Attitude: after reading chapters 1 and 2 in your textbook, describe
Required Journal Entry 1: Me, A Writer?
Attitude: After reading Chapters 1 and 2 in your textbook, describe your attitude toward completing this course. As part of the description, explore how your feelings about being required to take a composition course may affect your performance inaccomplishing the course objectives. (1 paragraph, 6 sentences) Inventory: As part of this assignment, you’ll take the Learning Inventory quiz starting on page 32 in your textbook. Explain what you learned about yourself as a writer working through the inventory exercise. Discuss two ways you want to improve as a writer and why. (1 paragraph, 6 sentences)
Required Journal Entry 2: Correctness in Writing
As you complete this assignment on writing correct sentences, consider the importance of correctness in writing. How do errors in grammar, spelling, and punctuation affect the relationship between the writer and the reader of an essay? What are your strengths and weaknesses as a writer? (2 paragraphs, 5–7 sentences for each question)
Required Journal Entry 3: Prewriting and Thesis Statement
Brainstorm: Review the description of brainstorming in your textbook on page 111. Then write a list of all the social media and social networking websites and apps you might use to connect with friends and family and to meet people. Respond: What are some differences among the sites you listed? How would you categorize them? (1 paragraph, 5 sentences) Write a thesis statement: Review “Writing an Effective Thesis Statement” on pages 122–124 in your textbook. Then follow those guidelines to write an effective thesis statement based on the types of social media using the ideas you developed in the Brainstorm and Respond sections of this journal entry. Reflect: Explain the position you’ve taken in your thesis statement and identify the items from your brainstorming list or categories that you believe will best support your position. (1 paragraph, 5 sentences)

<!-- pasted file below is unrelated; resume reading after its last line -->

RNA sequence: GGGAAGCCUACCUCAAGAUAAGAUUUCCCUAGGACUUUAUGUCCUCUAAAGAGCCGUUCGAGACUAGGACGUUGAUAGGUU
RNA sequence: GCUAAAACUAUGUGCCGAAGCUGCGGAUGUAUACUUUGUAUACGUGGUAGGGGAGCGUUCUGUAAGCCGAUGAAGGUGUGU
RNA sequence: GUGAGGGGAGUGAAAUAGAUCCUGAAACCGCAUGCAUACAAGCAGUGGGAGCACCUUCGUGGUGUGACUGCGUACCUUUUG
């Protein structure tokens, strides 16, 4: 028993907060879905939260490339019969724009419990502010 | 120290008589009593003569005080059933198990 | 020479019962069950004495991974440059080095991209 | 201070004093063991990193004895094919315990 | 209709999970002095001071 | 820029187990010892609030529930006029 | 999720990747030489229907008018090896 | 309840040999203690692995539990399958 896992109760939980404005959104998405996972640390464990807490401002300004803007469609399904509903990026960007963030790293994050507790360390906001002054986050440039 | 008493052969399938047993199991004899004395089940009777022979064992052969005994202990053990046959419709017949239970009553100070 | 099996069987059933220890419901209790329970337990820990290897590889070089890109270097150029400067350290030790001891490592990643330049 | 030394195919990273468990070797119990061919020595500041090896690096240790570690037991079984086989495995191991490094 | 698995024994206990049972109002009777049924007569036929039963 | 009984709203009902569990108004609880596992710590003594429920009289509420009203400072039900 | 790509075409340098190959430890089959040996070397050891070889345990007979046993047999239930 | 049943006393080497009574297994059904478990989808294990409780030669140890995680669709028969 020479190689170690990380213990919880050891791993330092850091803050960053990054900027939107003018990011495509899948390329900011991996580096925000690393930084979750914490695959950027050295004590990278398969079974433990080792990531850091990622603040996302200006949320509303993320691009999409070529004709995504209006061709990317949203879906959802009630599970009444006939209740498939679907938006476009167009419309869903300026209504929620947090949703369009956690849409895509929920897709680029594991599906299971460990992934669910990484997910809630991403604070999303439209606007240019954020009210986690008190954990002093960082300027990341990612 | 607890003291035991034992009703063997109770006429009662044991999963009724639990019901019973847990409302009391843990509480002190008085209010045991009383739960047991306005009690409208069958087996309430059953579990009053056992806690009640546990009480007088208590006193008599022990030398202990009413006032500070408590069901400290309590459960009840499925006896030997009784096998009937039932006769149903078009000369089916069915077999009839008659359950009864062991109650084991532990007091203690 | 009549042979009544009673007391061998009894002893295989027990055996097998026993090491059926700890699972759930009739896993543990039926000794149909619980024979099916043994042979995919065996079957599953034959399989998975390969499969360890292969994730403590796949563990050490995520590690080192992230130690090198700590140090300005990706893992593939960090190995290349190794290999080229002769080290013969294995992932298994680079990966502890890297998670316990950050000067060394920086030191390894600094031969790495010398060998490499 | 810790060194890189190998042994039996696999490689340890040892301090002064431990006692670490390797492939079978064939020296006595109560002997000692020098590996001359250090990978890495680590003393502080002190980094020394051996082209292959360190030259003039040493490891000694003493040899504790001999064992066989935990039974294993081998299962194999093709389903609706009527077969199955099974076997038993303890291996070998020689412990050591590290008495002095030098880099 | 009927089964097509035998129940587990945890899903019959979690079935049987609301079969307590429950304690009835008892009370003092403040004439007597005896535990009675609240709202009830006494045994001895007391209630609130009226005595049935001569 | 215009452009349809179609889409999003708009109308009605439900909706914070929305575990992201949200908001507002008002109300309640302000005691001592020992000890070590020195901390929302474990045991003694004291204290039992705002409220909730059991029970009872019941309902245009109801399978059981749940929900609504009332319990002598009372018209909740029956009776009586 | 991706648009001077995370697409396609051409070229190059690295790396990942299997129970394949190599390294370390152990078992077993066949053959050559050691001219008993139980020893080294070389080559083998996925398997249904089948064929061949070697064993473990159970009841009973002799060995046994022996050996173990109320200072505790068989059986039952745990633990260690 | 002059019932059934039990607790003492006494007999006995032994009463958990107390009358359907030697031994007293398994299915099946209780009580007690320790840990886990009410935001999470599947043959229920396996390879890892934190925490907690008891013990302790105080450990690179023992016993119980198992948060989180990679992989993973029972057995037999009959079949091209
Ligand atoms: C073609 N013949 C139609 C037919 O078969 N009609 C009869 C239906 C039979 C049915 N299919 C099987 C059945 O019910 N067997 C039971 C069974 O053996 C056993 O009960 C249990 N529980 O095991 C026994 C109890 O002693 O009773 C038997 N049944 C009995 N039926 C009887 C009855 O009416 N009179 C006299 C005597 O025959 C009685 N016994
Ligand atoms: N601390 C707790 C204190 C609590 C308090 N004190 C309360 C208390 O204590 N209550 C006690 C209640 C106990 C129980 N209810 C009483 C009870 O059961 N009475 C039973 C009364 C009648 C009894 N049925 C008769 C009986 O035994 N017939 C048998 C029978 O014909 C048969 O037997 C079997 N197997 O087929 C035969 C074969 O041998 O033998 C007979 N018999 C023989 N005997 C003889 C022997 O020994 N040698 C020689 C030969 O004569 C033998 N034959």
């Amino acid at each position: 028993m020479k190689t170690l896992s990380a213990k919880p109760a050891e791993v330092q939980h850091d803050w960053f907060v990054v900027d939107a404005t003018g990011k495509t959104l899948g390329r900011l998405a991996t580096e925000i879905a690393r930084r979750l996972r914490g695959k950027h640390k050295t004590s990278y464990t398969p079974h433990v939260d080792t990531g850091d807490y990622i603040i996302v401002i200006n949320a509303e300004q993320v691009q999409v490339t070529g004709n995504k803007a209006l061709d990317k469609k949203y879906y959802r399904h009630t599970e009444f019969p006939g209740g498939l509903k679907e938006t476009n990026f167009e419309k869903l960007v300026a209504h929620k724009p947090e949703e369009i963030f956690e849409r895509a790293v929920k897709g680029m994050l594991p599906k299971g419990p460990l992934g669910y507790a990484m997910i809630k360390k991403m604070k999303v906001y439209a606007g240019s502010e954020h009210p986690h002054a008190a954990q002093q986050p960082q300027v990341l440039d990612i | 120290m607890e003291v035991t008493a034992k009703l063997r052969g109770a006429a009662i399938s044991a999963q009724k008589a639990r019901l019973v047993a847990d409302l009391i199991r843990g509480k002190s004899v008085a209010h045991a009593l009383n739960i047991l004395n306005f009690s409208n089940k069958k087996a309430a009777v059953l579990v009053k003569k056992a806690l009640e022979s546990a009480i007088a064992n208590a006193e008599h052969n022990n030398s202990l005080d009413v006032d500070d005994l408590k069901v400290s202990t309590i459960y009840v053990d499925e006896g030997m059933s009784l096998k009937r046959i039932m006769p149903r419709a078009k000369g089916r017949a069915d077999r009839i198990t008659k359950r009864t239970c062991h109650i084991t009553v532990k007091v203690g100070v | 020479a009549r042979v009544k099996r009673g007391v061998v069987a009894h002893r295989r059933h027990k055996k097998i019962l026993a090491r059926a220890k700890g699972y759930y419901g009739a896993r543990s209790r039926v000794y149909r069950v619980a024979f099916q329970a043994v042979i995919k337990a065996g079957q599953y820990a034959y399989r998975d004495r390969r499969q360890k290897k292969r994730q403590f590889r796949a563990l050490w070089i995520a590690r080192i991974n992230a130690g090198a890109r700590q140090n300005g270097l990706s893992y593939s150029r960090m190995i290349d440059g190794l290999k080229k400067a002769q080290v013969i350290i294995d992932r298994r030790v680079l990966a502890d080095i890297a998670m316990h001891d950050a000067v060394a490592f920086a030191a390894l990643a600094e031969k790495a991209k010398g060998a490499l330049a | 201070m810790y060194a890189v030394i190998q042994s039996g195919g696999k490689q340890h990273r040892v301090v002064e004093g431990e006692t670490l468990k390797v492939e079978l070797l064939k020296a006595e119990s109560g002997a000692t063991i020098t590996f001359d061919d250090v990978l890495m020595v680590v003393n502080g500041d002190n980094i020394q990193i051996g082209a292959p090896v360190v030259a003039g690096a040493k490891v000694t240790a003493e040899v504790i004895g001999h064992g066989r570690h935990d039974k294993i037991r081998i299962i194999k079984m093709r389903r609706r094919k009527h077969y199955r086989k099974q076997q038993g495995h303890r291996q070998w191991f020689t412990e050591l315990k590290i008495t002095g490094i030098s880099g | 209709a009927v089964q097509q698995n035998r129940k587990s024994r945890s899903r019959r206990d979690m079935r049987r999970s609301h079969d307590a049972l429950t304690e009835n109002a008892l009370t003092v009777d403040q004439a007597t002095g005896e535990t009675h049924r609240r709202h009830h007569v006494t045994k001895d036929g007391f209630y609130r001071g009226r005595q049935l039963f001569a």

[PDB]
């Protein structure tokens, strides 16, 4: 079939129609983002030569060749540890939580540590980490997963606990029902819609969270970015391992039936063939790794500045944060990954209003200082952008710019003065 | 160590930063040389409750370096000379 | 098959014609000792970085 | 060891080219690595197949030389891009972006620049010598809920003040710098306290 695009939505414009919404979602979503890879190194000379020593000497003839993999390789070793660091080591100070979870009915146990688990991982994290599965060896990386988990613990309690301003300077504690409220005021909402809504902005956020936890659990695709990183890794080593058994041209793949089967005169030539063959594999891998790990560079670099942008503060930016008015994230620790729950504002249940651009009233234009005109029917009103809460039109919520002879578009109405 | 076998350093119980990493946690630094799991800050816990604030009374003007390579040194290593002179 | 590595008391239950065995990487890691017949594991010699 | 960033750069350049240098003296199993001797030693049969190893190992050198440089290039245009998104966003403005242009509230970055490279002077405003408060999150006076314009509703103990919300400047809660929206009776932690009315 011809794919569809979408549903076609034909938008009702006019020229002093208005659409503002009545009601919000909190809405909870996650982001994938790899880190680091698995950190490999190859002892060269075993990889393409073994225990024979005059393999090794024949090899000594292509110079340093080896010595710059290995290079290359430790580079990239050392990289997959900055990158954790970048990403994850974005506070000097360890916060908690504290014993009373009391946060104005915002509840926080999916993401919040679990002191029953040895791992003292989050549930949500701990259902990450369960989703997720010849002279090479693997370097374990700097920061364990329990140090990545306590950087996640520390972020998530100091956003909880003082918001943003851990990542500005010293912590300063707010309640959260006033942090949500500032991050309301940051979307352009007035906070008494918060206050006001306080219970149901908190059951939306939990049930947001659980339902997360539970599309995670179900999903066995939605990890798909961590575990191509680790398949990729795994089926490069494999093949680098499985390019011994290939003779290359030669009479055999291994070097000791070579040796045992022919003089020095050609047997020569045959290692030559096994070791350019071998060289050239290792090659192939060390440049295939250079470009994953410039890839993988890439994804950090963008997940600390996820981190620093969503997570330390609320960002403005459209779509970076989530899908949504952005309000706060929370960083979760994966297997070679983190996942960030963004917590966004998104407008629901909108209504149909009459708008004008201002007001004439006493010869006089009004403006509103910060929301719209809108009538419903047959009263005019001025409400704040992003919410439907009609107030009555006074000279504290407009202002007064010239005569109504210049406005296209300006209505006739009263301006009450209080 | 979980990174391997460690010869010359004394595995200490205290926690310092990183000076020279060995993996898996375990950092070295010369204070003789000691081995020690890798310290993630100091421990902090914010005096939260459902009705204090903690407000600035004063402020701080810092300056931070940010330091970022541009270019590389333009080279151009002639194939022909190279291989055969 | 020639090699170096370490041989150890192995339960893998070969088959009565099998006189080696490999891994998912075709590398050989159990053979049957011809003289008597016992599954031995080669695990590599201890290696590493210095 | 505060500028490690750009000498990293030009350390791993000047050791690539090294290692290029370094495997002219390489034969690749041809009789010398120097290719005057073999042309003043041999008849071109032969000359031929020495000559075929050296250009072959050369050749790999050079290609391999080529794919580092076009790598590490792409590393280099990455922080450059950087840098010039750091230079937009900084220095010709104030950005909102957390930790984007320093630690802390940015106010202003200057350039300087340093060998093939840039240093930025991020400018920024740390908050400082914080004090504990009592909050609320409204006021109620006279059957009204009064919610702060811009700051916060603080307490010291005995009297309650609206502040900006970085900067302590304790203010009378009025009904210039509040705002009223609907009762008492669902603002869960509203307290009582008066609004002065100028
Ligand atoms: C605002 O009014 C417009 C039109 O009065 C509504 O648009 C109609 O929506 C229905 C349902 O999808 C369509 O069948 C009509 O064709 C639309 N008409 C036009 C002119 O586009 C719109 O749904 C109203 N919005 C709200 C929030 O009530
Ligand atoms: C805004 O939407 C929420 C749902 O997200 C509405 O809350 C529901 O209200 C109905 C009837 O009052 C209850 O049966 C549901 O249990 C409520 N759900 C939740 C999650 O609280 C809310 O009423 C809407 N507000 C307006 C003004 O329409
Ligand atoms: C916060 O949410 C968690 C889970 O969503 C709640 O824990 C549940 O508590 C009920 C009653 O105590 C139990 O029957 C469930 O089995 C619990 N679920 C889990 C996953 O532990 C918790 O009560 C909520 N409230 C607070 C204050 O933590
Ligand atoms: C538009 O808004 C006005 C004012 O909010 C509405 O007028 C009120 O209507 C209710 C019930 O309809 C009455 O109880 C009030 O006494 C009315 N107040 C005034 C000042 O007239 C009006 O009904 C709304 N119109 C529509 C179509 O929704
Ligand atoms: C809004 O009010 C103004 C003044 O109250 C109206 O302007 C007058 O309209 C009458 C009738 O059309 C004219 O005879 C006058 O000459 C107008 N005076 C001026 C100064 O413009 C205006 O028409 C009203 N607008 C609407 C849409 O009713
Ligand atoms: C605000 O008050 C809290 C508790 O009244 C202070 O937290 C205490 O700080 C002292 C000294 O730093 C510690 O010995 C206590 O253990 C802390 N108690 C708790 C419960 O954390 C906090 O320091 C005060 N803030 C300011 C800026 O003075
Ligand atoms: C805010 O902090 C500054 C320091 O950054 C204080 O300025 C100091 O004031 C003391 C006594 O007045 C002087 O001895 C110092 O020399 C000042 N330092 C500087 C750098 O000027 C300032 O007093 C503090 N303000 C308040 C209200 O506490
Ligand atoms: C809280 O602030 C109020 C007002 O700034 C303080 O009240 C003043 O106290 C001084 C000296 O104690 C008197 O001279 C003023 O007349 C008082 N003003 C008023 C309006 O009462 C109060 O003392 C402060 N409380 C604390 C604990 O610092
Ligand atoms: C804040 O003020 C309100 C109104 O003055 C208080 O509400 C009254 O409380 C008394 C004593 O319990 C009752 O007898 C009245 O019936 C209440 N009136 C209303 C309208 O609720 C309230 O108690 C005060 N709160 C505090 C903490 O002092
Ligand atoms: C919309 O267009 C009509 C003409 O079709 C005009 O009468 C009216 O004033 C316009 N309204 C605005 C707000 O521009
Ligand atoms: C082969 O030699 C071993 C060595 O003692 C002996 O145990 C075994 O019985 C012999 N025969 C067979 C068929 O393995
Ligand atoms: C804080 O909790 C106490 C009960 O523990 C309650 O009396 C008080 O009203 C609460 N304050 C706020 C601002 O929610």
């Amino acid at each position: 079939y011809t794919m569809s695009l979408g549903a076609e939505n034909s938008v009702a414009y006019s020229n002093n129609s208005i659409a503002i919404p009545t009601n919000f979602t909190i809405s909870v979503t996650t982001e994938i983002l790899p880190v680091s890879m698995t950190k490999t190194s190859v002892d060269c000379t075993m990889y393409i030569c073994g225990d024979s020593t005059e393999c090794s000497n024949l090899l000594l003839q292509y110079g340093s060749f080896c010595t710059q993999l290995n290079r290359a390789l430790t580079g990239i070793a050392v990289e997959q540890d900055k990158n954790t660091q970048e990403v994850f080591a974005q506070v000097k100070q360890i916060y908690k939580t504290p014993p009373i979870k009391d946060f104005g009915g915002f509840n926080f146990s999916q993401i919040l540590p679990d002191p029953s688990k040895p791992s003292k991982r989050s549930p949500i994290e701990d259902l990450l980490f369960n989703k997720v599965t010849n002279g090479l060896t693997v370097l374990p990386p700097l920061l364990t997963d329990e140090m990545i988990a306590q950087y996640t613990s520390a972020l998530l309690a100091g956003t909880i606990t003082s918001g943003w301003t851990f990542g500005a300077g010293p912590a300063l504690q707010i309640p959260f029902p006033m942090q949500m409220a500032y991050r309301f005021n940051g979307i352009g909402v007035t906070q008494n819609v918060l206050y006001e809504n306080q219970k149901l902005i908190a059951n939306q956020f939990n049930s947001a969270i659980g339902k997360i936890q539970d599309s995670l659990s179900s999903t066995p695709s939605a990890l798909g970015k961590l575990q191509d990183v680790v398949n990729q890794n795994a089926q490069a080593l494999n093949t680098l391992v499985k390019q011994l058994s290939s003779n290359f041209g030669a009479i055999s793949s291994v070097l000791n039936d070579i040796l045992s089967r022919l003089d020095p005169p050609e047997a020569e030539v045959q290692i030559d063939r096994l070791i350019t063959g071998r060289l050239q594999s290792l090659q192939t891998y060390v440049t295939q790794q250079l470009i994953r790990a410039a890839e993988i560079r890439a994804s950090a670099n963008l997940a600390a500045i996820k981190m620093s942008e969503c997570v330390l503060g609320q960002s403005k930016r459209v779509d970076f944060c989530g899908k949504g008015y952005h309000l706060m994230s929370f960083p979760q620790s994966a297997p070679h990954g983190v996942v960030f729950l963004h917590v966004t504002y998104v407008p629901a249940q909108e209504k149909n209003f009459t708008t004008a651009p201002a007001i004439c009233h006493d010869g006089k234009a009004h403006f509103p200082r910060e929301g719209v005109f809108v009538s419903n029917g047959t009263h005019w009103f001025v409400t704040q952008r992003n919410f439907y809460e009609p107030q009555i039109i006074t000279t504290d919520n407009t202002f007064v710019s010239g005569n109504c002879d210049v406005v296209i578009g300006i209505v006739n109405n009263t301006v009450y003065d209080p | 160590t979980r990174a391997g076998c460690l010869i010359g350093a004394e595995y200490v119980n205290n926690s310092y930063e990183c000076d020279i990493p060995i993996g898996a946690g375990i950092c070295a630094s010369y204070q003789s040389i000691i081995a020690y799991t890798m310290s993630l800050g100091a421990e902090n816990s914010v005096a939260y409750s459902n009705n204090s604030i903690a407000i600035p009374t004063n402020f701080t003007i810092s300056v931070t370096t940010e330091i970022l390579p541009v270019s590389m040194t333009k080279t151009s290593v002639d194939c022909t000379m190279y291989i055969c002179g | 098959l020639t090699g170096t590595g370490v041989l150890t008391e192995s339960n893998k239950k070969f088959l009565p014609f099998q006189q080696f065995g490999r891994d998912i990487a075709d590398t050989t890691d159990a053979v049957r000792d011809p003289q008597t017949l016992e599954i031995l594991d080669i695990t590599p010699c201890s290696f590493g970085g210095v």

Required Journal Entry 4: Organizing and Drafting
Organize/Outline: Using your thesis statement and evidence from Journal Entry 3, select a method of organization from your textbook on pages 140–143. Choose one of the graphic organizers or formal outlines to organize your evidence so that it supports the position you take in your thesis statement in the most effective way possible. Include your outline in your journal. Reflect: Explain why you chose this particular method of organization over the other possibilities. Why do you believe it’s the most effective way to present your topic to your audience? (1 paragraph, 6 sentences) view full
Required Journal Entry 5: Revising